Date   
Re: Community Installer Failure

Edward MacDonald
 

Try removing the external plugins from your plugins.xml file. If SDR# loads after that perhaps it is a plugin problem. Try re-adding the plugins one by one until you recieve the error again.





On Sat, Nov 16, 2019, 3:44 PM Pete Ferrand, <petef@...> wrote:

Thanks. As I wrote I installed the .NET prior to running the Community Installer.

Pete

-----Original Message-----
From: Rodrigo Pérez
Sent: Nov 16, 2019 9:07 AM
To: airspy@groups.io
Subject: Re: [airspy] Community Installer Failure

Tested with a clean install of windows 7 32bits, and works fine. No problems here.

SDR# 1732 requires .NET framework 4.8, you can download from here https://dotnet.microsoft.com/download/dotnet-framework/net48

Regards

Norton and M0AYF Loop Amp

Everett N4CY
 


Central Labs, the last manufacture of the 2N5109 transistor, has discontinued manufacturing it. So I have redesigned my Norton Preamplifier boards to take the SMD BFQ18 transistors.

 

I just finished building 3 of them and much to my surprise the 3 amplifiers have a 3dB 50kHz to 50MHz bandwidth. Also, based on IMD test that were run by Steve Ratzlaff  there was a 10dB increase in the OPI2, the OIP3 stayed about the same (Over the ones with the 2N5109 Transistors).

 

Here are the results. 1Mc +95.1 dBm OIP2, 7Mc +93.7 dBm OIP2, 2Mc +43.25 dBm, 3 5Mc +43.2 dBm OIP3

 

I also converted the Modified M0AYF loop amplifier boards over to the BFQ18 and have 3 of them built that are for sale and I still have 3 of them with the 2N5109 for sale. I will not build anymore with the 2N5109 transistors.

 

If anyone is interested in any of the above built and tested boards please contact me off list at everettsharp@...  everettshatp (at) com aol

 

Everett N4CY

Re: Common Mode Chokes

jdow
 

His use of "current mode", "voltage mode", and "balun" grate on me, the former two more than the third. The concept of "common mode choke" far more accurately describes the situation. It also explains why chokes at both ends outperform one choke especially if the common mode impedance to ground is "low" between the two chokes. The other type of balun is best used for instances requiring an impedance transformation since it is basically an auto-transformer or a transformer with isolated windings depending on how it is done. They have two different optimum uses which explains the 4:1 auto-transformer configuration's success with folded dipoles, loaded or not. Keeping in mind what you are asking the tool to do can improve your success as it allows you to choose the best tool.

{^_-}

On 20191116 05:47:02, Dionisis “Dennis” Drakopoulos wrote:
Colleagues, I suggest to also read an old article from W7EL. Quite informative.
*"BALUNS: What they do and how they do it."*
*http://www.dj0ip.de/app/download/5795872615/Baluns+What+They+Do+And+How+They+Do+It+by+W7EL-highlighted.pdf*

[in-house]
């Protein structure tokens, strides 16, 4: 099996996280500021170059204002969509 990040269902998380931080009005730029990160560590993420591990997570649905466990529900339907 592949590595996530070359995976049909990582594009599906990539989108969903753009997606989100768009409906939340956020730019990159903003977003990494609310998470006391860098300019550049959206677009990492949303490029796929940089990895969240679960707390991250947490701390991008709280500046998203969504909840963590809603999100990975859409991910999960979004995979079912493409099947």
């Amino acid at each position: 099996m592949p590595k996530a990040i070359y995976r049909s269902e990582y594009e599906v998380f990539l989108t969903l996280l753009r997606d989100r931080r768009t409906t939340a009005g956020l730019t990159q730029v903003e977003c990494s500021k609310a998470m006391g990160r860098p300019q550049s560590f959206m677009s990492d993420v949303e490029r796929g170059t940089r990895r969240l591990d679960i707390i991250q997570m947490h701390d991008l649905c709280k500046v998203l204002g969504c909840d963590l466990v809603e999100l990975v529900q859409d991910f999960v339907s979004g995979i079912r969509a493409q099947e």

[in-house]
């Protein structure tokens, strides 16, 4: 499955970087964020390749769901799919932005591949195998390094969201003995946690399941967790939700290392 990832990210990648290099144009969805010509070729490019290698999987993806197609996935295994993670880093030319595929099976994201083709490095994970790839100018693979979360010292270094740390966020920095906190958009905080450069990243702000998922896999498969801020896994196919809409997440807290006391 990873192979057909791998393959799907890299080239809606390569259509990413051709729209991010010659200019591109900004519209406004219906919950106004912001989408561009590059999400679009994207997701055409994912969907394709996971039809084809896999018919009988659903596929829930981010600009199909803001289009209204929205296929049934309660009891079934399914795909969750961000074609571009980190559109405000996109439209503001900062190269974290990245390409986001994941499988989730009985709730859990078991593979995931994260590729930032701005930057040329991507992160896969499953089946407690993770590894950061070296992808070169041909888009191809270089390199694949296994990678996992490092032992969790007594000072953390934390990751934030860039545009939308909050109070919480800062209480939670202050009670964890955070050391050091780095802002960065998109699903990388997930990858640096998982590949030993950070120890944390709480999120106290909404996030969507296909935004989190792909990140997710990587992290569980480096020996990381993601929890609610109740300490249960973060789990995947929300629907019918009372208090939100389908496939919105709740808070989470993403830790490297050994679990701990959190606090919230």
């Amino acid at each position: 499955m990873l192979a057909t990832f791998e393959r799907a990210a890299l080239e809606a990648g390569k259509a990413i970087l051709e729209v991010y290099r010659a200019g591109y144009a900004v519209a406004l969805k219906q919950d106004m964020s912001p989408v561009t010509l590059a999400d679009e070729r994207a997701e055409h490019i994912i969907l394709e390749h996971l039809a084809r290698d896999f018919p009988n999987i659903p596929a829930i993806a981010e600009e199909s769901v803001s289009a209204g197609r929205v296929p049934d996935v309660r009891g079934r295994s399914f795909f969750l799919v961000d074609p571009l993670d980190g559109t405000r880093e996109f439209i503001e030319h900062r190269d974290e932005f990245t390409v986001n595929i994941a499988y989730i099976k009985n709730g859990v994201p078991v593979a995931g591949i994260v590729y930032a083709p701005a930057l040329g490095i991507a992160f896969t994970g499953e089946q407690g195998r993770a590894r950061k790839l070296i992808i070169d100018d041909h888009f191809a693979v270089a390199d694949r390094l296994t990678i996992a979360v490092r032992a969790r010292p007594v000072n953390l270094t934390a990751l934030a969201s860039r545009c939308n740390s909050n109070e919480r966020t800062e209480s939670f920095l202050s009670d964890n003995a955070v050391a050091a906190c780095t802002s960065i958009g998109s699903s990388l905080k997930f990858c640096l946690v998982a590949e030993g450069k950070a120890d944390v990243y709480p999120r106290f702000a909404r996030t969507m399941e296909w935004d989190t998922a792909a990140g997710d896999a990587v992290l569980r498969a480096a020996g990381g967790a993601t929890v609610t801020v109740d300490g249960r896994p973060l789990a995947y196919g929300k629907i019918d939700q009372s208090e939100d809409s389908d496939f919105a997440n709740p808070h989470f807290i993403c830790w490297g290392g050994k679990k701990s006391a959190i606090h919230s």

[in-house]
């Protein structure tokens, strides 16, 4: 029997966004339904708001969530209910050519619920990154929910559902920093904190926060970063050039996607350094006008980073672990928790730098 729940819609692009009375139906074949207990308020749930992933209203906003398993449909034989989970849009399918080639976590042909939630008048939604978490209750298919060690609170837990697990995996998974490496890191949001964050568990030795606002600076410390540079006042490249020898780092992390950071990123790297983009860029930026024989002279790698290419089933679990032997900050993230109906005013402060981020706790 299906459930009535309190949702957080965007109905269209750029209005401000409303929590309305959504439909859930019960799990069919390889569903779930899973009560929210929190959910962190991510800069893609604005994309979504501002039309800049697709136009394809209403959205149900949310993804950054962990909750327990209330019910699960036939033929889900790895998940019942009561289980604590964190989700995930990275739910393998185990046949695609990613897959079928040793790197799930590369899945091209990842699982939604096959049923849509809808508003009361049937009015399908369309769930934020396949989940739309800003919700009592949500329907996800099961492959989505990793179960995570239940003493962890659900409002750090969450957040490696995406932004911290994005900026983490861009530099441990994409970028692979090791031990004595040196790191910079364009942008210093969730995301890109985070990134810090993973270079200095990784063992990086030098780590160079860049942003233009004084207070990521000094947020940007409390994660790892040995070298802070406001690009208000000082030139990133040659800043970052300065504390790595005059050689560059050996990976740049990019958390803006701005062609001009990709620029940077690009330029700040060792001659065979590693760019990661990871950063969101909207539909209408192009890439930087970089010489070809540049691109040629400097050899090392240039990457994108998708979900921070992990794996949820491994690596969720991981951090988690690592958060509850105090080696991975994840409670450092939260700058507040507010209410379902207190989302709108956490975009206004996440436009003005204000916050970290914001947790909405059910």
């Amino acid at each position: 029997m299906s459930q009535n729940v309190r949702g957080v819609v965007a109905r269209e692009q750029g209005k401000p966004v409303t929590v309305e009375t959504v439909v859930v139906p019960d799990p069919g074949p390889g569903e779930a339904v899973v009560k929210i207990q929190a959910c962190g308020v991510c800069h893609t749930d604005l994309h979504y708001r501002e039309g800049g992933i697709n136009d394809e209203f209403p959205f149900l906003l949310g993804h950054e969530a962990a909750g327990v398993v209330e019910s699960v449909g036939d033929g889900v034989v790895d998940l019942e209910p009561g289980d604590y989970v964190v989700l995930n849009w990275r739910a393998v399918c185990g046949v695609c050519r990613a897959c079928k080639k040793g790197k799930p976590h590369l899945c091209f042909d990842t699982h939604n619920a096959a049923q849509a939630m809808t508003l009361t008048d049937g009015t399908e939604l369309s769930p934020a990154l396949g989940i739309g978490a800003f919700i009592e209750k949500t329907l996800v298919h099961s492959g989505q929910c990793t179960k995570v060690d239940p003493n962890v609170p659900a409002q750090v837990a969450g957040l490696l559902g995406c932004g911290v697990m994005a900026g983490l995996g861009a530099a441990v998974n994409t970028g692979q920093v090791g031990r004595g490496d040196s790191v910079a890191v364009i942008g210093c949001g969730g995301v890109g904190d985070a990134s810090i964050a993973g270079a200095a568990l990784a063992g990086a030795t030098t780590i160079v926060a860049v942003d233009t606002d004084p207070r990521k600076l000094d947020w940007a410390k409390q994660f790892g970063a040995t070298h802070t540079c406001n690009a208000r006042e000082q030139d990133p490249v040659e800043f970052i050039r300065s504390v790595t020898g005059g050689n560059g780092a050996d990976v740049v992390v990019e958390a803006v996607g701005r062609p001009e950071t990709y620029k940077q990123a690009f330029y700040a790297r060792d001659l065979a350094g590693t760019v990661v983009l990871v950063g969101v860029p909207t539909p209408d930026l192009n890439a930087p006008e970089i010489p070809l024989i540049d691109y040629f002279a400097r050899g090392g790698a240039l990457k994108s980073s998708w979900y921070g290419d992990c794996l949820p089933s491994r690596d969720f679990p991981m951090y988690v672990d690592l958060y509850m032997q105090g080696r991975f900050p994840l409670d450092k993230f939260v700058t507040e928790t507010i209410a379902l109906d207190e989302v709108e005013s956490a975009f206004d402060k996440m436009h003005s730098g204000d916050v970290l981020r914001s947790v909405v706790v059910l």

73 de SV1CDN, Dennis!

Re: Community Installer Failure

Pete Ferrand
 


Thanks. As I wrote I installed the .NET prior to running the Community Installer.

Pete

-----Original Message-----
From: Rodrigo Pérez
Sent: Nov 16, 2019 9:07 AM
To: airspy@groups.io
Subject: Re: [airspy] Community Installer Failure

Tested with a clean install of windows 7 32bits, and works fine. No problems here.

SDR# 1732 requires .NET framework 4.8, you can download from here https://dotnet.microsoft.com/download/dotnet-framework/net48

Regards

Re: Community Installer Failure

Rodrigo Pérez
 

Tested with a clean install of windows 7 32bits, and works fine. No problems here.

SDR# 1732 requires .NET framework 4.8, you can download from here https://dotnet.microsoft.com/download/dotnet-framework/net48

Regards

Re: Common Mode Chokes

Dionisis “Dennis” Drakopoulos
 


Colleagues, I suggest to also read an old article from W7EL. Quite informative.

Re: Common Mode Chokes

Chris Rogers
 

Hi Everett,
Is it possible to see a photo of your finished construction of your common mode choke so I can get some idea of construction please?

Re: Common Mode Chokes

Siegfried Jackstien
 

and depending on wire size and insulation thickness ... you can finetune the impedance of the two wires with the twist per inch ratio (a tiny bit)

a friend from me finetuned the impedance of the output transformer in his shortwave amp that way (with selecting the right wire size and insulation and tuning with twisting the wires) ... yes he made several tests till he found that "sweet spot" he searched for :-)

dg9bfc sigi

Am 15.11.2019 um 18:01 schrieb jdow:

A modest twist would likely be best - a couple twists per inch or so. That greatly extends the working bandwidth of the transformer.
{^_^}

On 20191114 13:00:00, Kenneth Sejkora via Groups.Io wrote:
Hi Everett,

Please ignore my earlier followup question.  I looked back at your previous email and saw that you used a cascade/series configuration in your choke design.  Did you take any efforts to magnetically isolate the two toroids from each other, or does that even matter?